On a molecular level, computational modeling could be a useful way to study AD by handling numerous parameters related to ion channels and electrophysiology. We have noted 10 models are published in ModelDB with the software NEURON (Markaki et al., 2005; Ferrante et al., 2008; Morse et al., 2010; Bhattacharya et al., 2011; Culmone and Migliore, 2012; Romani et al., 2013; Bianchi et al., 2014; Rowan et al., 2014; Coskren et al., 2015; Rumbell et al., 2016; Table 1). Here, neural networks are introduced and interfaced with amyloid effect and chemical or electrical stimulation. So far, different channels, chemical agents, synapses, and morphological properties have been modeled for AD. As we understand more about the mechanisms modulating the excitability of AD neurons to a greater extend, modeling brings insights into how to mediate the ongoing damage of AD by chemicals or low-intensity electrostimulation. However, comprehensive modeling of the neural environment, e.g., the role of glial cell-networks during AD is missing.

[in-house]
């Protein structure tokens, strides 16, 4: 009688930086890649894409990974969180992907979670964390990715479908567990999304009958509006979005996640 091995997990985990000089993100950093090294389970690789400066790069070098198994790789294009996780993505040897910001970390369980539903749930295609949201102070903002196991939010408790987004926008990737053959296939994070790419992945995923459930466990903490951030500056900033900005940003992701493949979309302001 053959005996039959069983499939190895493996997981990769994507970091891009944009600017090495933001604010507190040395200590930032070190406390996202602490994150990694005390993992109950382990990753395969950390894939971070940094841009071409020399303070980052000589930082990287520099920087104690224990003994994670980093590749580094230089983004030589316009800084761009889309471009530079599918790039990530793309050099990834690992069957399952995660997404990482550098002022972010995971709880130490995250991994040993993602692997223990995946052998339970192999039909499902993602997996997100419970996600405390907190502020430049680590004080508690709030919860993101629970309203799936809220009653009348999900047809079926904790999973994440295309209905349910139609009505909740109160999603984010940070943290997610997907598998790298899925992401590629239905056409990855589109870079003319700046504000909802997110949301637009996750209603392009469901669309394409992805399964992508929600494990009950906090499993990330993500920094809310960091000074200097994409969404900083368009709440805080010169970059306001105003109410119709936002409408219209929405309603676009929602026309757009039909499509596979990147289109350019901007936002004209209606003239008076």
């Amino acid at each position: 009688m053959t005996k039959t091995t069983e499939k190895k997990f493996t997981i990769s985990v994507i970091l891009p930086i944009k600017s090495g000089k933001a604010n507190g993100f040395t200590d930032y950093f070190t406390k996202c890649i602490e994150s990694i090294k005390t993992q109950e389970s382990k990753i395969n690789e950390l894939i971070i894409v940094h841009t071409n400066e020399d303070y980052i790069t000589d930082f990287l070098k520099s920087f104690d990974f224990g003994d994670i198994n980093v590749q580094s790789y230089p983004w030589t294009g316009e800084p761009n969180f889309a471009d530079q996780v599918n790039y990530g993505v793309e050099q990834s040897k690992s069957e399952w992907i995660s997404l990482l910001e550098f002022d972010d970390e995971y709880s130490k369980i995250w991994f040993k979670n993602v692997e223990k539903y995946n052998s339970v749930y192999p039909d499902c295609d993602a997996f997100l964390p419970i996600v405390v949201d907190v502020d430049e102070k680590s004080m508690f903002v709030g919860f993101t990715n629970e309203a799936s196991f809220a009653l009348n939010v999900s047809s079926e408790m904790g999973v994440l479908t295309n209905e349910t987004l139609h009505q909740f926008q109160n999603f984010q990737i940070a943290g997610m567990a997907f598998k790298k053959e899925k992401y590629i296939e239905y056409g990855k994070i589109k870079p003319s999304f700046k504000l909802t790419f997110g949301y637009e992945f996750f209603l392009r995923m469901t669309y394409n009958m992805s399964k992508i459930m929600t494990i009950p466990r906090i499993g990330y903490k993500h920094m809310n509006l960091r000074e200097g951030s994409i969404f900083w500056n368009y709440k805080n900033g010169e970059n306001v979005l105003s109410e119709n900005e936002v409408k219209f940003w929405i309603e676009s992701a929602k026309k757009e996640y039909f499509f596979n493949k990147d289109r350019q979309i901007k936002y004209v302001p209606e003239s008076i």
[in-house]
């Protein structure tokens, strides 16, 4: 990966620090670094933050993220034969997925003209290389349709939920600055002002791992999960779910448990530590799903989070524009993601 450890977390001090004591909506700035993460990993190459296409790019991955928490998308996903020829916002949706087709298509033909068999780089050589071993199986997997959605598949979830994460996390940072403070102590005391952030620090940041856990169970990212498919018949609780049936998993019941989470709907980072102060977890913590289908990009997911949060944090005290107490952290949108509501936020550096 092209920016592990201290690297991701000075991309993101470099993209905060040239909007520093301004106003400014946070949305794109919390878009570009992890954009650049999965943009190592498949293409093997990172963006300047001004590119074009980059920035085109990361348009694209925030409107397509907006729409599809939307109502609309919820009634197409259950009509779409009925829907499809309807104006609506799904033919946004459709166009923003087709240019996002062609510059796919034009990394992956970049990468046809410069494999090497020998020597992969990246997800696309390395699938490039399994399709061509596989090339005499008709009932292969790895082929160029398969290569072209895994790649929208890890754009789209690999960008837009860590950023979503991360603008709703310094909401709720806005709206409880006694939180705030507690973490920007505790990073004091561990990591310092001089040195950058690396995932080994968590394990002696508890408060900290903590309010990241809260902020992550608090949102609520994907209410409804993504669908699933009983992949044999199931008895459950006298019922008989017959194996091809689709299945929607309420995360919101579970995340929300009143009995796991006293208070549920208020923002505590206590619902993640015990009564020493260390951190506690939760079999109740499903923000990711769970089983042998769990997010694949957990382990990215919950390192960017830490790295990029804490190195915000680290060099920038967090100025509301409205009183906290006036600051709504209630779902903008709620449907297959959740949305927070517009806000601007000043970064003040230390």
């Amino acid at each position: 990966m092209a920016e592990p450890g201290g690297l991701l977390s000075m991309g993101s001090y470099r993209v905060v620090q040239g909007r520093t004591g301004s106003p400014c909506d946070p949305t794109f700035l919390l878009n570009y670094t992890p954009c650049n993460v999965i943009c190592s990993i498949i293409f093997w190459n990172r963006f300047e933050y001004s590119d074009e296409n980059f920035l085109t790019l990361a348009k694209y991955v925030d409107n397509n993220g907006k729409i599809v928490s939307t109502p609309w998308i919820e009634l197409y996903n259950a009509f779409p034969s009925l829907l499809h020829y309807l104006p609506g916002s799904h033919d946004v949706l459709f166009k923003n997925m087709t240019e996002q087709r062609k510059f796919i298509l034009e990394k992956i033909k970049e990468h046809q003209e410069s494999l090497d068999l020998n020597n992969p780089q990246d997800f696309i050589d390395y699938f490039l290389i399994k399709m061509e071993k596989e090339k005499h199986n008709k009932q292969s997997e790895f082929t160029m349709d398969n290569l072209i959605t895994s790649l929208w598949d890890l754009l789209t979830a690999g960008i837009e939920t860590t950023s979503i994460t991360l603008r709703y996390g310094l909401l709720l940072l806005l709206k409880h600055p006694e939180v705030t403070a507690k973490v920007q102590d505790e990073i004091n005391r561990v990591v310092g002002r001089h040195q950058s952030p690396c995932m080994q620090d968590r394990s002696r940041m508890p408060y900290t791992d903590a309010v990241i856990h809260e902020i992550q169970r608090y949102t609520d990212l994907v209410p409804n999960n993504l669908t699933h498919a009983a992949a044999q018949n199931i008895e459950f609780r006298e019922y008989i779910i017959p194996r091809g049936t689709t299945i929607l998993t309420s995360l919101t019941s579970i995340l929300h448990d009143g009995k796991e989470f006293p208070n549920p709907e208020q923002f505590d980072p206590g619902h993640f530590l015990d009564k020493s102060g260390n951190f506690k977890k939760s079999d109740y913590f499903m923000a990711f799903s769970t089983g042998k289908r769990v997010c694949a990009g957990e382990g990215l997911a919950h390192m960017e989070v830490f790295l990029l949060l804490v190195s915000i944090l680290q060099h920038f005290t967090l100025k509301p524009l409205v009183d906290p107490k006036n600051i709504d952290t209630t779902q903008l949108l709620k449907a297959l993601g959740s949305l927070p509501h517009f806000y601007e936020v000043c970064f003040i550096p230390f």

In addition to the amyloid hypothesis, brain inflammation (increased microglia and astrocyte activation) has been increasingly recognized as a potential mechanism of AD pathogenesis (Heppner et al., 2015; Parbo et al., 2017; Sawikr et al., 2017). Evident changes have been found in microglia and astroglia in the post-mortem brains of AD patients (Heneka et al., 2015). Also, genome-wide analysis suggests that several genes increasing the risk of AD modulate the glial clearance of misfolded proteins and inflammation. The understanding of immune/inflammatory pathways in AD and their regulatory mechanisms should offer opportunities for drug development targeting neuroinflammation (Fu et al., 2019). However, to date, most of the anti-inflammatory drug candidates undergoing clinical trials have failed. Thus, a systems approach to studying AD by combining detailed morphological reconstruction and advanced neural network modeling to cover both neurons and glia of the AD brain may highlight new therapeutic opportunities. The quantitative and systems thinking will provide a big picture for probing AD and effective treatment approaches in the future.